By Joe Banks
An interesting statistic came out the other day off the back of the quarterly research published by e-Skills UK. The survey revealed that only 11% of companies put any kind of benchmark in place to measure the return on investment (ROI) of IT spending.
That’s a pretty shocking figure, but to be honest, it won’t come as much of a surprise to anybody involved in tech PR, particularly if you’ve ever tried to develop a customer story on behalf of a client. Pitching the story to a journalist as a potential case study, one of the first things any hack worth his salt will ask is something along the lines of “so, how much money/time has this amazing piece of technology actually saved them?” or “how exactly has this ‘improved productivity’ and ‘impacted positively on the company culture’?” These are perfectly fair questions, but often, the PR is at a loss as to how to answer them.
Of course, justifying tech spend to the media should be the least of an IT director’s worries – what about accountability to the FD/board, especially if the project has gone way over budget or has decidedly failed to deliver on promised benefits? Though on saying that, what about when those stories do get leaked to the papers – it’s usually a pretty uncomfortable experience for all involved. The irony is that projects usually get out of control exactly because definable ROI benchmarks haven’t been put in place.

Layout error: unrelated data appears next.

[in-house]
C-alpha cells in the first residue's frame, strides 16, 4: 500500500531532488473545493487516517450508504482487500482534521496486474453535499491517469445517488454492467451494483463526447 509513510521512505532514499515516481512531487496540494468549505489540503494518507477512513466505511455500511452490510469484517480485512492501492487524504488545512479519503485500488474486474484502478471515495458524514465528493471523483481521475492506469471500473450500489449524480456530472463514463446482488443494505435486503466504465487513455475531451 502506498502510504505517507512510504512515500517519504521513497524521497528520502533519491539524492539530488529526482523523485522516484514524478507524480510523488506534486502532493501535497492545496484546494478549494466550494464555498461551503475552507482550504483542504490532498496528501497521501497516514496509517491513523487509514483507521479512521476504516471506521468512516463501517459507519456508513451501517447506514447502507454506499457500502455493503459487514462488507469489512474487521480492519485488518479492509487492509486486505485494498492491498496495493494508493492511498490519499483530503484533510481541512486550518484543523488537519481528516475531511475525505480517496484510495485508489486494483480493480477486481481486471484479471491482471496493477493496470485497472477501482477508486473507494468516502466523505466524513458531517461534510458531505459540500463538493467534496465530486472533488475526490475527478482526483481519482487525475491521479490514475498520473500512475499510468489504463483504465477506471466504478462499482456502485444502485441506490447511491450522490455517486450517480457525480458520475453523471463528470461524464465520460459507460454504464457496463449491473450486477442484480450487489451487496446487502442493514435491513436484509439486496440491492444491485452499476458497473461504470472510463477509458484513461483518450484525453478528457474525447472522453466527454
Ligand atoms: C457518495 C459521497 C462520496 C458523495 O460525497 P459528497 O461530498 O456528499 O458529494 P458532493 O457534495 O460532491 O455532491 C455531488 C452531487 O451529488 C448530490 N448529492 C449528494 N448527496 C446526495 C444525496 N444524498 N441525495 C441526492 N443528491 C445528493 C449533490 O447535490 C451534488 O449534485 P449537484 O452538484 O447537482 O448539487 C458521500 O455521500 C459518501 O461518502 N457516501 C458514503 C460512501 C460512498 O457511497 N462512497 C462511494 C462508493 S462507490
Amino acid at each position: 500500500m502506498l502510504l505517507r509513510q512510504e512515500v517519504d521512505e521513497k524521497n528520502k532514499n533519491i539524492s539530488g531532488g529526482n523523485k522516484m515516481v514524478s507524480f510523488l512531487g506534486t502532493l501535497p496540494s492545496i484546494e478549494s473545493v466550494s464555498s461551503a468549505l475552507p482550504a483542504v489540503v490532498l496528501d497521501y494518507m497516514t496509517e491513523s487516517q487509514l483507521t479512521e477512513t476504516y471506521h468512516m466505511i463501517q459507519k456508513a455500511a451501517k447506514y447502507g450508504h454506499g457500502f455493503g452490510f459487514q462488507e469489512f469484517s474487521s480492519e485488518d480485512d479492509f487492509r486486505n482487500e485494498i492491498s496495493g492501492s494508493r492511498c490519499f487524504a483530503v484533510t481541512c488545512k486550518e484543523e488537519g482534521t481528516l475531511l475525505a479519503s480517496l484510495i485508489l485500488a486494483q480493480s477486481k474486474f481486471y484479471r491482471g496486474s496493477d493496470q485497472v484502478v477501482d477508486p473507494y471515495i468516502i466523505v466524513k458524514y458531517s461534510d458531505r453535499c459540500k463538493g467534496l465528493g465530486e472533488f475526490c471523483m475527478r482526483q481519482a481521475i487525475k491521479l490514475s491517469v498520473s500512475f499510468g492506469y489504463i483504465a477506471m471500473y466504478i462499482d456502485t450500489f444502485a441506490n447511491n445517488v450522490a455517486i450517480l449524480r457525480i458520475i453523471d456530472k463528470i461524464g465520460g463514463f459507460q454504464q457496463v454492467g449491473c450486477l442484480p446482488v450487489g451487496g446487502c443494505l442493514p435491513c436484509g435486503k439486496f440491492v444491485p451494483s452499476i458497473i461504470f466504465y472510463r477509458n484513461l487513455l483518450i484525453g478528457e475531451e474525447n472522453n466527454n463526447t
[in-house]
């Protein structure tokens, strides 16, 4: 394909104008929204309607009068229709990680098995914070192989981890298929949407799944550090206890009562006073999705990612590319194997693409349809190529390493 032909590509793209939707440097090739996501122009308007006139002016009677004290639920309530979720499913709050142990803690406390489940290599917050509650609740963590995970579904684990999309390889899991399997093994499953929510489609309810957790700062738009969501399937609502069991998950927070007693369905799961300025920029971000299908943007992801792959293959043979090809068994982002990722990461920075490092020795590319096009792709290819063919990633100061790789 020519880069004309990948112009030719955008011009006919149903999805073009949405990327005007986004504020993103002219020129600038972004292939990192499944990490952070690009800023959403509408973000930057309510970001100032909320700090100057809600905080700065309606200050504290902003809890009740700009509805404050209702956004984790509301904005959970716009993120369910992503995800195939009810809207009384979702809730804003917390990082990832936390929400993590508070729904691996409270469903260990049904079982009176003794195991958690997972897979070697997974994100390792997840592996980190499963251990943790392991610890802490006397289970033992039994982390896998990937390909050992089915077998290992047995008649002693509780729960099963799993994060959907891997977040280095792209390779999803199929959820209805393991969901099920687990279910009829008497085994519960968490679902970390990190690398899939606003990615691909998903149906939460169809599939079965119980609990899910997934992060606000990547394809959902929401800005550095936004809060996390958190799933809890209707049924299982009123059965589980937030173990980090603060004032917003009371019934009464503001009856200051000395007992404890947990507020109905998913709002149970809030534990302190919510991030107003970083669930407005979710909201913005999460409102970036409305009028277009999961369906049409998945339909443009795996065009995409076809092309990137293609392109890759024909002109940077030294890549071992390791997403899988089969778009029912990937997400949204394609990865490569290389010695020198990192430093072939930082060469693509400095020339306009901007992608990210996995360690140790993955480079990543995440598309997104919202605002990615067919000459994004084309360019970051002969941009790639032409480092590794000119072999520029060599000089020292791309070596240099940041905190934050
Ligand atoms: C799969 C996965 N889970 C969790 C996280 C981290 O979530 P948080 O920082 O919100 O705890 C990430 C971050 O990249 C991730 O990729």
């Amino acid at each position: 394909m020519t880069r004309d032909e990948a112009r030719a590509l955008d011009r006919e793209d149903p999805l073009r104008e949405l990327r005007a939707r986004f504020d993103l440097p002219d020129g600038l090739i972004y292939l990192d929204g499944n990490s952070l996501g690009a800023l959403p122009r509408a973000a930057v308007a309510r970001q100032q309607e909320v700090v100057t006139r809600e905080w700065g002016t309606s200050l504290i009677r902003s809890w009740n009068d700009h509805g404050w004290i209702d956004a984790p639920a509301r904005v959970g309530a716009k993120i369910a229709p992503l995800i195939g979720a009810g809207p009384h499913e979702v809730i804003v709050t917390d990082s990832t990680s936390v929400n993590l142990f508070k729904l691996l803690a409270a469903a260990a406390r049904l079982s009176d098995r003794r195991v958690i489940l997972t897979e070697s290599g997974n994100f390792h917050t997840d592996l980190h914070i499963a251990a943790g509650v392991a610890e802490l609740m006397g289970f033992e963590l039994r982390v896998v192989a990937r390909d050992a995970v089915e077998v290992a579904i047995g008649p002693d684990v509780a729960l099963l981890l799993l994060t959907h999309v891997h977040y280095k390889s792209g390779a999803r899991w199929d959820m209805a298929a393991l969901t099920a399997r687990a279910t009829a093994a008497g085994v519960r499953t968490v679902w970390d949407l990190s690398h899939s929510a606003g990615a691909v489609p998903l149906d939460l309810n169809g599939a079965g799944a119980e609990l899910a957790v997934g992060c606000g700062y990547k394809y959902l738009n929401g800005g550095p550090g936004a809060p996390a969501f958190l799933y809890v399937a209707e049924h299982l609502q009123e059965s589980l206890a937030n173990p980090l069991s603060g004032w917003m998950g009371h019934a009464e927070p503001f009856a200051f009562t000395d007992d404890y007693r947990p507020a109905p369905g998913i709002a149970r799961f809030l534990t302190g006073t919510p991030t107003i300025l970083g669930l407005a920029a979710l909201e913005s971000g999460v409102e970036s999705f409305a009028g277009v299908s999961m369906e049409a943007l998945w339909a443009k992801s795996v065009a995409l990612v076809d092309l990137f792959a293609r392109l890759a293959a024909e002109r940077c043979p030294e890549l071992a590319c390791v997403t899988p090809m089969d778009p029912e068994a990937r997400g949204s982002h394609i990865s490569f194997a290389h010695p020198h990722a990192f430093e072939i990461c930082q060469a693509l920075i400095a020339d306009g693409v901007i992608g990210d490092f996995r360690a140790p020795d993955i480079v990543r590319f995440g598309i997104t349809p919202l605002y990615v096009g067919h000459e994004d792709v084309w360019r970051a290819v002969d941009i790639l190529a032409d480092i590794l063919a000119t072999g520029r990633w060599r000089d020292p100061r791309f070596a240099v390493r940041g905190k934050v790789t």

The age of IT directors assessing the success (or otherwise) of a new IT implementation through the application of ‘informed guesswork’ or ‘personal intuition’ surely needs to come to an end. And while the humble PR agency may not have a great deal of influence in changing a nation’s business culture, we can at least keep on pushing our clients to encourage their customers to quantifiably measure the impact of new installations. It’d certainly make those case studies a damn sight easier to sell in…